Of course, we don’t have to wait for rebellion or adultery to extend mercy, but what about the myriad of ways that we may wrong one another? So let’s make it personal once again. How do you treat your spouse in your heart? Maybe some of you are good enough not to let it out of your mouth, but how do you treat each other in your heart? Do you feel like ganging up with the voices in your head and accusing the other of being in the wrong? It’s very easy to do with political leaders, church leaders. How does your heart treat your children? Or even if you don’t have children, relationship with friends or parents or siblings, are we overly critical, strict, punishing every infraction? Do they know us as rule makers or mercy makers? Have we clamped down so hard that any opportunity to build trust is essentially dead? Do we create so many boundaries and safeguards that there is literally no opportunity to grow through forgiveness and restoration?

Adonijah did fail, we already noted that, but Solomon did create that opportunity to build trust through a mild consequence at first. Maybe it was house arrest, maybe it was banned from political life, I’m not sure. But keep in mind, you can’t stop your friend from hurting you. You can’t immediately stop every instance of manipulation. Adonijah got away with it right under Solomon’s nose. Likewise you can’t shoot every screen in your home with a Colt .42, or is it .45? .45. I’m not a gun guy. Colt. You can’t shoot every screen in your home and expect that you’ll stop your child from sinning.

But you very well might drive them away with over the top strictures, harsh consequences, unclear expectations. On the other hand, you can provide clarity and you can extend mercy.

The name of Solomon is pretty much synonymous with the word wisdom. Here it is in seedling form. He balances these expectations, reasonable consequences, and mercy. And isn’t this the picture of our heavenly king? The Lord is slow to anger and abounding in steadfast love, forgiving iniquity and transgression, and balancing it He will by no means clear the guilty, visiting the iniquity of the fathers on the children to the third and fourth generation.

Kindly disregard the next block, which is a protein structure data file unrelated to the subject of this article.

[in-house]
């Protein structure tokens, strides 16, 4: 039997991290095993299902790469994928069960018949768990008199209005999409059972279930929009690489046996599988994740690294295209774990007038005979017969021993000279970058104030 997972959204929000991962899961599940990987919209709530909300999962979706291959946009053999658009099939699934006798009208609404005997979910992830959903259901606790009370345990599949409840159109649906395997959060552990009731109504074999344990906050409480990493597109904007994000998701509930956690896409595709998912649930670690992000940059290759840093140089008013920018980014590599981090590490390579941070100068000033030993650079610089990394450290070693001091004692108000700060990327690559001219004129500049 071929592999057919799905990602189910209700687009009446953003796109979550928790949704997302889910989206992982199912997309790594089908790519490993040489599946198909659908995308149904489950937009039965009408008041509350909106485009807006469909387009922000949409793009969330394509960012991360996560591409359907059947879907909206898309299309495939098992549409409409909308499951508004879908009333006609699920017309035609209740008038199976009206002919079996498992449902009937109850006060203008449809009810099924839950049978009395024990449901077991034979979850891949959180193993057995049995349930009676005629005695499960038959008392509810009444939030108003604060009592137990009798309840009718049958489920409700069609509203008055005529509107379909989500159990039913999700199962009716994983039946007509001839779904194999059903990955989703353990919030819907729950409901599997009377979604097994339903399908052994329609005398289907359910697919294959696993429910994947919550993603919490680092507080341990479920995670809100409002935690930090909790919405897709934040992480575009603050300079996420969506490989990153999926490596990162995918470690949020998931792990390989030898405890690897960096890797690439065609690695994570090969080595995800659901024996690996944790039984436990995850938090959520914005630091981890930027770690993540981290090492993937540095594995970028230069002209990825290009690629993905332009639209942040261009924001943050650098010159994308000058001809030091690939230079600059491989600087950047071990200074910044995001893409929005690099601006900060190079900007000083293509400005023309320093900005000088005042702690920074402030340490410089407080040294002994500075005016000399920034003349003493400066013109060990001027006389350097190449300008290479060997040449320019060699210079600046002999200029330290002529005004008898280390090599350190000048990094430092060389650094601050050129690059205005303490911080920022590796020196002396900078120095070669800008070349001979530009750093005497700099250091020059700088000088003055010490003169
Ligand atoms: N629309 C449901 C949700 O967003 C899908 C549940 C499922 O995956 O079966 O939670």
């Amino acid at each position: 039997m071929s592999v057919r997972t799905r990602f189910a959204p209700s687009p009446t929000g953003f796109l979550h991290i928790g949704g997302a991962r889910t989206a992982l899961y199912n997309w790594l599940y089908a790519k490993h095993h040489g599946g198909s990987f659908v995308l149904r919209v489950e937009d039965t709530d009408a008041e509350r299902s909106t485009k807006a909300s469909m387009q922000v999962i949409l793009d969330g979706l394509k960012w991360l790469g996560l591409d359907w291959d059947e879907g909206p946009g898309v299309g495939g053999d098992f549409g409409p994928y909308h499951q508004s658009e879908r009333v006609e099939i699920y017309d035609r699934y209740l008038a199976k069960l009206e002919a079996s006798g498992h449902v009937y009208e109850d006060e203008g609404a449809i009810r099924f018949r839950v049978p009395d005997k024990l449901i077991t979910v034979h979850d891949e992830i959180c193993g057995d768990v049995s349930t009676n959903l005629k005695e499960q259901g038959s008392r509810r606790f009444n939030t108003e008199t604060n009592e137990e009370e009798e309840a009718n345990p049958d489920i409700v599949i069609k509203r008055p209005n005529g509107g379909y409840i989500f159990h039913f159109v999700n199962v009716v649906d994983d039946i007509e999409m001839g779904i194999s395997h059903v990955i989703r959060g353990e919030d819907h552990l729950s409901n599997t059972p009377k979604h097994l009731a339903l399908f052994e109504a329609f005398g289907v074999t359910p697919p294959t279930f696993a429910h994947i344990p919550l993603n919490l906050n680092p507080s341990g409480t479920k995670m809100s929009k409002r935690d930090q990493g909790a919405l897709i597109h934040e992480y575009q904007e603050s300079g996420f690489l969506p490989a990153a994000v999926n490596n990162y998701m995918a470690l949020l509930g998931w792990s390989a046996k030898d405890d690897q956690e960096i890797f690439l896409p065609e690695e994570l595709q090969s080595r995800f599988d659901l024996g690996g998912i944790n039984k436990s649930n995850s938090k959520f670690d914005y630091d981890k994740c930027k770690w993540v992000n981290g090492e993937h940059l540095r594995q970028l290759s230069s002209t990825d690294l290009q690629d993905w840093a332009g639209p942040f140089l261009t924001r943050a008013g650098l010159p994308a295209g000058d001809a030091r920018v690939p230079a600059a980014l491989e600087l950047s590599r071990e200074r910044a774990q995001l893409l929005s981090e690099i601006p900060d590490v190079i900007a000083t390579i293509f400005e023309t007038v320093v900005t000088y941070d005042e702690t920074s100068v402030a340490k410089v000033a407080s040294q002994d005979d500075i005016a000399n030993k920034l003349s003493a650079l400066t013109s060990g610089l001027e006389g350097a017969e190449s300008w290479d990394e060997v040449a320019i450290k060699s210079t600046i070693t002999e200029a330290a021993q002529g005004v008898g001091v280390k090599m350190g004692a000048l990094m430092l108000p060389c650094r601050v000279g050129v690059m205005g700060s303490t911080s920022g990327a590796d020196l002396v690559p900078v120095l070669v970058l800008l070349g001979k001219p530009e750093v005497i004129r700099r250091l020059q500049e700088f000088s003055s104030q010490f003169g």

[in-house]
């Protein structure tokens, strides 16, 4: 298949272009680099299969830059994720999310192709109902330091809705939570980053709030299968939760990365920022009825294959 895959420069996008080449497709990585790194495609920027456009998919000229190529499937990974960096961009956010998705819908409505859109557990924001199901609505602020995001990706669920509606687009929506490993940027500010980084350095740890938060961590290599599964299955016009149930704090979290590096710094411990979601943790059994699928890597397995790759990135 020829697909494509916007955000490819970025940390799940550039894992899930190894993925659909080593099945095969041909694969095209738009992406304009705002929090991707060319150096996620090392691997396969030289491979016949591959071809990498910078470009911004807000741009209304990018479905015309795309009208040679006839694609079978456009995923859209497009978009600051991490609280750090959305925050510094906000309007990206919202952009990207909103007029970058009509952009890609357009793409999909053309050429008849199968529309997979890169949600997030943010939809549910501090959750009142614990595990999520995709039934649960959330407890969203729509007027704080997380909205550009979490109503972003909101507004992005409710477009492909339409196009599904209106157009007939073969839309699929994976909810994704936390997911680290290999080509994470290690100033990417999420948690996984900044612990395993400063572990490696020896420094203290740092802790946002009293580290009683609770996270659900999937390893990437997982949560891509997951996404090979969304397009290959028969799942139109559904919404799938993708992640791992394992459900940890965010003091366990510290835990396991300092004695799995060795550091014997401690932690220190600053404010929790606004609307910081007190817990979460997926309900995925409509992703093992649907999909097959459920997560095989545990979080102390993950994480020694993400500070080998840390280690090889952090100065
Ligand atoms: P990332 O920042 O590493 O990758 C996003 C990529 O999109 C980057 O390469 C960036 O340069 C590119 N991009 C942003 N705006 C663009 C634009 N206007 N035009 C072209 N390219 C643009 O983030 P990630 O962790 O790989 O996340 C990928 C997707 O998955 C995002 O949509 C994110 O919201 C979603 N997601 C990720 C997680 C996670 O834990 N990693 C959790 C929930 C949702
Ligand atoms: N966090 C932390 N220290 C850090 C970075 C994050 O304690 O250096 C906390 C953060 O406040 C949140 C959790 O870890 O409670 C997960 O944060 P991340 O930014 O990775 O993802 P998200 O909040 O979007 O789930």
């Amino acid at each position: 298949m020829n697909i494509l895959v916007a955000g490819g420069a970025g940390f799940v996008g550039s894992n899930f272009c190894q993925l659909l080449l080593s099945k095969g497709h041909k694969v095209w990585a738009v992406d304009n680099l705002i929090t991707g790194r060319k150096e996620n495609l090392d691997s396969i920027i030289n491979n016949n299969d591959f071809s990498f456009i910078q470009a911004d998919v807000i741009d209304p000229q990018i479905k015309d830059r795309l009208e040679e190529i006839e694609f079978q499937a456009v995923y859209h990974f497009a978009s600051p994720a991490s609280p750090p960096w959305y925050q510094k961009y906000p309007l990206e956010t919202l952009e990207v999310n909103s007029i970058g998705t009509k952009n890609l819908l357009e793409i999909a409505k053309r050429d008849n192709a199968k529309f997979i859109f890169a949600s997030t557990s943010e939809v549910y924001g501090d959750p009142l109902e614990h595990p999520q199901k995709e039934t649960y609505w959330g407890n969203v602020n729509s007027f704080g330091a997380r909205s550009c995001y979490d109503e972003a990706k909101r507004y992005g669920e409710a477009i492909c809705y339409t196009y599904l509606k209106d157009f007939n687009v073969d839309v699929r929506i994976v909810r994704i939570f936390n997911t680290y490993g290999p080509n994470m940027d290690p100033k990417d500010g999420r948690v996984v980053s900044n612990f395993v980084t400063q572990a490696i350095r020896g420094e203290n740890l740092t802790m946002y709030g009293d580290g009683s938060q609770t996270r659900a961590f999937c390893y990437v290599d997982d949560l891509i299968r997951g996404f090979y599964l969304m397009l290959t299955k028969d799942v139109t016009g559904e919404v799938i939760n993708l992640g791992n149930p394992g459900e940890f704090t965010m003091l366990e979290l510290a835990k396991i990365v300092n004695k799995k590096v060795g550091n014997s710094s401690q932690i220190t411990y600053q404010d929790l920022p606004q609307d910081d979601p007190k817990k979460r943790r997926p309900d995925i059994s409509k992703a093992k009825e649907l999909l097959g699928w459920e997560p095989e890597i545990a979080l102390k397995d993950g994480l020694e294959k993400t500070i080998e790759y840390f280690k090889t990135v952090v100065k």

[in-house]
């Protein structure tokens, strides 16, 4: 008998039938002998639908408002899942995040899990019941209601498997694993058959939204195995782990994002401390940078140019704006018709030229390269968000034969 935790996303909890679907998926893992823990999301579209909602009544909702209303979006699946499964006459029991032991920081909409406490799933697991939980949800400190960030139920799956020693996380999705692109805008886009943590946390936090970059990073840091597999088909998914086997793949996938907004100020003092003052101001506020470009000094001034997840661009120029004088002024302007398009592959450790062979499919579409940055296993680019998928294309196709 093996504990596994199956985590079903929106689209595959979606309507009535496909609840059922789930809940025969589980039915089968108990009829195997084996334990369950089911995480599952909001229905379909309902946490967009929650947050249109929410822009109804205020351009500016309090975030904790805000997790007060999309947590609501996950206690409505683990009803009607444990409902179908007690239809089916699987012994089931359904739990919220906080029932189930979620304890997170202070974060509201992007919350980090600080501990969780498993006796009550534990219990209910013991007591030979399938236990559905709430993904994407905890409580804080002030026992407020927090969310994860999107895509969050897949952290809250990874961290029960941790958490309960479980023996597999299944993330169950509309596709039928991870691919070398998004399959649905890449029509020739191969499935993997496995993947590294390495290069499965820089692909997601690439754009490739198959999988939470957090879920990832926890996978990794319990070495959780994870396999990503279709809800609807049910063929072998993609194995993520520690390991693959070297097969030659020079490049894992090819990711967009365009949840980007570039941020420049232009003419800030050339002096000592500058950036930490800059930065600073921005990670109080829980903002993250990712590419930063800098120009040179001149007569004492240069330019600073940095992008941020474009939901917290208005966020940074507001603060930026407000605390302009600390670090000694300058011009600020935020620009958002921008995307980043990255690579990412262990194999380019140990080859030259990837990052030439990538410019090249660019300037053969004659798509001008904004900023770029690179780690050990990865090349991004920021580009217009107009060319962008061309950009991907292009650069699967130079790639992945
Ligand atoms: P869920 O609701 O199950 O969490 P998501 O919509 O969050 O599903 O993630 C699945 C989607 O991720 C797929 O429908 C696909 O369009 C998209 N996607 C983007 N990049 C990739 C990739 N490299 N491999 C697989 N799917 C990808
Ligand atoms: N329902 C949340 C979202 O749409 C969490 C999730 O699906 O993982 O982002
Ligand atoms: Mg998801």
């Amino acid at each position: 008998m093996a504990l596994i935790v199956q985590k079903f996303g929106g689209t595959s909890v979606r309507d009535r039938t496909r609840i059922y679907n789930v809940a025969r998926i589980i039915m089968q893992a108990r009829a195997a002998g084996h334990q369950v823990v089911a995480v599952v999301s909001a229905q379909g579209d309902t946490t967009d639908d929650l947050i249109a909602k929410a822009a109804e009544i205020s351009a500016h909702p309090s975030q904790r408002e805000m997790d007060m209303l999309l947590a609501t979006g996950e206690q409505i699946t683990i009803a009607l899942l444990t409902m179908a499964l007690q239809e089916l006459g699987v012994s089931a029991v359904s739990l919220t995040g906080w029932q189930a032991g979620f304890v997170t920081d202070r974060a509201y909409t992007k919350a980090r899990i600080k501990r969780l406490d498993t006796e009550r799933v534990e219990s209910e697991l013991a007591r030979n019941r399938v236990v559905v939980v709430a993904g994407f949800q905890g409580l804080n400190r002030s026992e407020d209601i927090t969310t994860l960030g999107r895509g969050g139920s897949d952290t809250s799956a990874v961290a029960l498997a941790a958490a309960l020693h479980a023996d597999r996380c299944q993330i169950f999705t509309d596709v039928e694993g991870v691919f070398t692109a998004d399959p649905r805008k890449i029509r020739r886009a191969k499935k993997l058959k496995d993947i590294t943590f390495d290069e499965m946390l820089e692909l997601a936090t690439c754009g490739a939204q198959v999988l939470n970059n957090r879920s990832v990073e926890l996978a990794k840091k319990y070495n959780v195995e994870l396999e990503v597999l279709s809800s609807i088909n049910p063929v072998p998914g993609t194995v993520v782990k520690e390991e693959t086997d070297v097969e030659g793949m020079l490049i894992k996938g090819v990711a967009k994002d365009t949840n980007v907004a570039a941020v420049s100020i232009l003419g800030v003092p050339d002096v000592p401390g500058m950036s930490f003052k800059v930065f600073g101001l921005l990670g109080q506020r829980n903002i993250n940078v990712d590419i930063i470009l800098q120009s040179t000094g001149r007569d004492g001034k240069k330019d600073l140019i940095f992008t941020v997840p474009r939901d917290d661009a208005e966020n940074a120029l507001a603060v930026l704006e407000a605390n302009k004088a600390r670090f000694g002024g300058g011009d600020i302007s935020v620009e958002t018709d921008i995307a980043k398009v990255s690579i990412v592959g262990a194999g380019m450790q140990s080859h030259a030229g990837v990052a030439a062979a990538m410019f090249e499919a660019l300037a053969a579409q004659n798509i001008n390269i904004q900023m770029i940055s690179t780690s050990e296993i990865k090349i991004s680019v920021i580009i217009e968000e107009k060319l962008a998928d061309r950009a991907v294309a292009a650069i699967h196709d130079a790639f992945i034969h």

Of course then we learn throughout the Scriptures how God, through the unfolding covenant, works through expectations, consequences, and mercy.

So in conclusion, it then comes as no surprise that this story maps onto the biblical meta-narrative, that big story really well. The king makes promises, then usurpers abound, and of course that includes us. The king follows through on his promises an then the king offers mercy to the world. Of course, the twist is that the king takes on the consequences himself.

Once again, this story is about the continuing kingdom. It’s not asking you to be like any of these characters, but I think with a little reflection you can probably pick out some of your own tendencies, do you think? Are you like David, who needs to be reminded of your promises, your first love? Or are you like Zadok and Nathan, who are just ready to throw yourself into the king’s work? Are you like Adonijah, selfish and looking out for number one? Are you like a merciful king, balancing expectations, consequences, and mercy?

My guess is that you’re a mixture of all these things, you’re a big jumbled mess of it all. Which means that the question for us is this – will we grab hold of the horns of the altar and cast ourselves on the mercy of our most merciful king? Will we plead the blood of Christ, sacrificed on our behalf? Will we look to the sacrificial lamb who was killed for our rebellion? And will we do this without crossing our fingers behind our backs, like Adonijah? Hoping we can still get our way.

Who has remembered His Word? Who has followed through on His Word? Who has humbled Himself as a servant? Who has extended mercy? Jesus.

We are called to live by the Spirit and to keep in step with the Spirit, to be like our Lord. Called to keep our word, to faithfully and joyfully fulfill our callings, to consider others more highly than ourselves, to be clear and merciful in all our dealings.

Finally, if you fail, if you trip up, take hold of the horns of the altar of mercy. Reach to Jesus, trust Him, hold onto Him. Amen?

Let’s pray. Father, we thank You for these great stories of how You worked through individuals You called to serve, average people, normal people, called to walk faithfully before you. We also ask that You would work in our lives such that with would look to Jesus for mercy and then love to follow Him all the days of our lives. Be with us now as we part this Sabbath evening. In Christ’s name I pray. Amen.